Laughter on a Wednesday afternoon

Maybe I have a sick sense of humor, but I got a laugh out of this one: According to the UK’s Telegraph, a desperate man in Sweden called a suicide crisis hotline to get some help. The Lutheran priest on the other end fell asleep and began snoring while the poor guy was talking. Happily, the man got so angry that he lost the desire to kill himself.

It’s hard to believe, but this isn’t the first time this has happened, and the Church of Sweden has said it will now fire any priests who fall asleep on someone in crisis.

Black humor aside, there is an interesting psychological side to the story: Despair can sometimes be displaced (at least temporarily) by experiencing another strong emotion.

*          *          *

Speaking of humor, apparently Tina Fey’s feminist fans aren’t finding her so funny anymore. According to Salon‘s Rebecca Traister, the women who used to think she was some kind of feminist comic icon are upset with her skits, characters, and comments. 

The most interesting part of Traister’s piece comes towards the end where she talks about the intersection of feminism and comedy. Where do the lines get drawn? Feminism is a broad term — I know — but it seems to me that secular, liberal feminism doesn’t have much of a sense of humor. Traister seems to agree:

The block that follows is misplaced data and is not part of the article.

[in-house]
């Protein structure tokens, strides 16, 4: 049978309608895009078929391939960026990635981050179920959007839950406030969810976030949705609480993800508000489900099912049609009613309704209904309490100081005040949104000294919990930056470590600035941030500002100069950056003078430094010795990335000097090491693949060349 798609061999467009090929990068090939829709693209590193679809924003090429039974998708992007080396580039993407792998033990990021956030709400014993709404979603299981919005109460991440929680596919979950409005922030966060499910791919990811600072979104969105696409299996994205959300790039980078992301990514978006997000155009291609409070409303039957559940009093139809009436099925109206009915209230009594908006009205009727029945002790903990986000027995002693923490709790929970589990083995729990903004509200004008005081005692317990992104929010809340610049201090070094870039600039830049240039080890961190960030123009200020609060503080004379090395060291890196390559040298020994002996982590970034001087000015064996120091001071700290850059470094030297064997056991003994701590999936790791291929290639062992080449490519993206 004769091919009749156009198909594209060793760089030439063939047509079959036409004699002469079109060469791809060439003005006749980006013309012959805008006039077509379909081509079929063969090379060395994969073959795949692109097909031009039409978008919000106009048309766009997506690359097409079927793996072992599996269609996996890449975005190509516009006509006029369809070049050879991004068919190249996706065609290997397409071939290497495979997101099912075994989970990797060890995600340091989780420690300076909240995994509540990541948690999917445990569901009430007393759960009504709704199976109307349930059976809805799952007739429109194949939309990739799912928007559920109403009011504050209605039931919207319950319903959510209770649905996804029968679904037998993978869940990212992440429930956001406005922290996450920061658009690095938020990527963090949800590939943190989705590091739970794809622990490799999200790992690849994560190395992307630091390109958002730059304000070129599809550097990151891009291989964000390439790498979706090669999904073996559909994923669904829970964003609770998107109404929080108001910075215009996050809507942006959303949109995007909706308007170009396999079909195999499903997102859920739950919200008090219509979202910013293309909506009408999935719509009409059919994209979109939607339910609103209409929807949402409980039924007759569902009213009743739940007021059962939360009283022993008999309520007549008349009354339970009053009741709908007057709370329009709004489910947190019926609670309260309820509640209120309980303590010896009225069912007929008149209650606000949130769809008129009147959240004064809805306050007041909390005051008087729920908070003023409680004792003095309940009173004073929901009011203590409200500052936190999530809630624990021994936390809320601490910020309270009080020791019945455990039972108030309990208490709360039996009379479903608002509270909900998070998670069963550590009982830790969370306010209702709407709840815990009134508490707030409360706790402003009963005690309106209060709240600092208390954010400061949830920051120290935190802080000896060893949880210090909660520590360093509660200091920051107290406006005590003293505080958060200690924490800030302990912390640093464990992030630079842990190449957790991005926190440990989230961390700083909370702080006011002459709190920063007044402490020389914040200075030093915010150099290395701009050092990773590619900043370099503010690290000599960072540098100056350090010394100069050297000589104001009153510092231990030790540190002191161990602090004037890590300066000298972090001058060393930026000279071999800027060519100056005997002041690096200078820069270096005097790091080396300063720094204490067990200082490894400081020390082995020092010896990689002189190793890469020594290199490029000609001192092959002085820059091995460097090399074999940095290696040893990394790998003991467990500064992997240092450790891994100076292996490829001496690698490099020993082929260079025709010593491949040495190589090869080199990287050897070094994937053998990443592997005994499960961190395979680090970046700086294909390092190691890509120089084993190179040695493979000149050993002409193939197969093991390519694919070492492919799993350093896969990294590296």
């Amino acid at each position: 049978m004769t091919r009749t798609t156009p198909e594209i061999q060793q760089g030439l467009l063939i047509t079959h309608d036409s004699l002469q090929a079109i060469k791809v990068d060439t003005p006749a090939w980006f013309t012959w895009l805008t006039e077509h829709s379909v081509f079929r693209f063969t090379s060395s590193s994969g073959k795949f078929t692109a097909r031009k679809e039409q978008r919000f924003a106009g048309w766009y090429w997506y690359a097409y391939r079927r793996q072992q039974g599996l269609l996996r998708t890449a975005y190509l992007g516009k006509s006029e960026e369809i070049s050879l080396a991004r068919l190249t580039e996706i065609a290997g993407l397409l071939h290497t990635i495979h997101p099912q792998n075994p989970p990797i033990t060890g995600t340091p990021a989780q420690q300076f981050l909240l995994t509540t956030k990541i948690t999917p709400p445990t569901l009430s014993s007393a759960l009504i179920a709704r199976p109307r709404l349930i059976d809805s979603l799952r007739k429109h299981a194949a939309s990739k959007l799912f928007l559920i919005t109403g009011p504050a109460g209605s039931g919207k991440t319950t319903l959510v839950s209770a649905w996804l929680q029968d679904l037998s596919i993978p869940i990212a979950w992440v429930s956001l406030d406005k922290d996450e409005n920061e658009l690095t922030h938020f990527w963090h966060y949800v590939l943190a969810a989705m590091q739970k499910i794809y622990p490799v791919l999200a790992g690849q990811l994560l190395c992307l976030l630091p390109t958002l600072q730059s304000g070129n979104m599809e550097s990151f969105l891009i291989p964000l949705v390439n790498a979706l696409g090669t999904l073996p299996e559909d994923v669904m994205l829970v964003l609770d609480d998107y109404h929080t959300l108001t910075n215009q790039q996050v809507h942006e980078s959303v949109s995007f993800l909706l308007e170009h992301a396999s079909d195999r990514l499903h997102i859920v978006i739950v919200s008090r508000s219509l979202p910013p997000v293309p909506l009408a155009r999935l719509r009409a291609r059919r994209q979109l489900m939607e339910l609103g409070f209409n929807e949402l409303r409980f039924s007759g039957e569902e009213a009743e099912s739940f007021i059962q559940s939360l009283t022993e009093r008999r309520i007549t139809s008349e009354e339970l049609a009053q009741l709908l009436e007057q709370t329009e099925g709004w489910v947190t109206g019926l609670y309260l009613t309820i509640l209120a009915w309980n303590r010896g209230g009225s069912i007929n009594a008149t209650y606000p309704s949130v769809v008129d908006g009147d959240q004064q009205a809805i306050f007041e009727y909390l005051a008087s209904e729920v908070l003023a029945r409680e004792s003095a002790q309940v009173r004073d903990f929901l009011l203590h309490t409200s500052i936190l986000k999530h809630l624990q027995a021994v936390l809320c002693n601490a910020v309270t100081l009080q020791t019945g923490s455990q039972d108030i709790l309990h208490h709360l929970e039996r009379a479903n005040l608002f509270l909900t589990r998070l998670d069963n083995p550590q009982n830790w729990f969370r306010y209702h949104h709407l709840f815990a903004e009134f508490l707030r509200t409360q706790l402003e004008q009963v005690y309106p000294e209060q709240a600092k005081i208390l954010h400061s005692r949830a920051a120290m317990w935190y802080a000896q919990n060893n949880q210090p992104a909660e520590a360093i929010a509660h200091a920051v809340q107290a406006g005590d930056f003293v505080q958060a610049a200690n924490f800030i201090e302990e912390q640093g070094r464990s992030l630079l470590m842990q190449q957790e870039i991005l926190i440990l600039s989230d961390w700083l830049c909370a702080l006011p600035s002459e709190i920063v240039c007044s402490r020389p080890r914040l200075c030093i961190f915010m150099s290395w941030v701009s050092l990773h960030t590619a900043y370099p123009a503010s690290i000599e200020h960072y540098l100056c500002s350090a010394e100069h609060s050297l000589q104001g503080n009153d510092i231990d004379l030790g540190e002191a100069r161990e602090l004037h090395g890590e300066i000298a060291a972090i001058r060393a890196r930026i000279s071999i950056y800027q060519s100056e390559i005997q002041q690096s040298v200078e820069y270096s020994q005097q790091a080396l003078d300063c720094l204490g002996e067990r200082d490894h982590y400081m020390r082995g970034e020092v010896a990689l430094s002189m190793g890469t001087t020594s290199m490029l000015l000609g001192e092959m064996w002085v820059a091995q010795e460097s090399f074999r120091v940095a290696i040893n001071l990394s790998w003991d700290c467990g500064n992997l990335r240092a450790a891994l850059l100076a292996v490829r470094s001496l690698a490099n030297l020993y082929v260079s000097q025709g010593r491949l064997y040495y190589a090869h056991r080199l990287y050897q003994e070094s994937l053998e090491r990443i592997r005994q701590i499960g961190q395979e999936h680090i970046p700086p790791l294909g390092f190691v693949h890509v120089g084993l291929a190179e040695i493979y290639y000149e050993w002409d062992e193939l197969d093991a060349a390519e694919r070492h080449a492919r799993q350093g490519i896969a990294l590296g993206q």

What was bad for the goose must necessarily be bad for the gander, and that’s not easy to swallow, especially for some geese who have spent a lot of time thinking about how goofing on women has historically been a means to oppress, degrade and objectify them. But if the playing field is to be even, there has to be some sort of give. Feminist comedy cannot always take as its targets the Jesse Jameses and the Richard Nixons of the world. Women also have to be able to mock — sometimes harshly, sometimes sexually, sometimes intellectually — the Sarah Palins and the Bombshell McGees, to laugh at our single selves, at our high-achieving selves, at our professional selves and our maternal and sexual and idealistic selves, or we will quickly re-earn a reputation for humorlessness. We can’t expect to escape all the mean jokes, or the mean girls. And we can’t lay the blame for the often ruthless nature of equal-opportunity mockery at the feet of a woman who never promised to do anything but entertain us.

 

By

Zoe Romanowsky is writer, consultant, and coach. Her articles have appeared in "Catholic Digest," "Faith & Family," "National Catholic Register," "Our Sunday Visitor," "Urbanite," "Baltimore Eats," and Godspy.com. Zo

Join the conversation in our Telegram Chat! You can also find us on Facebook, MeWe, Twitter, and Gab.

MENU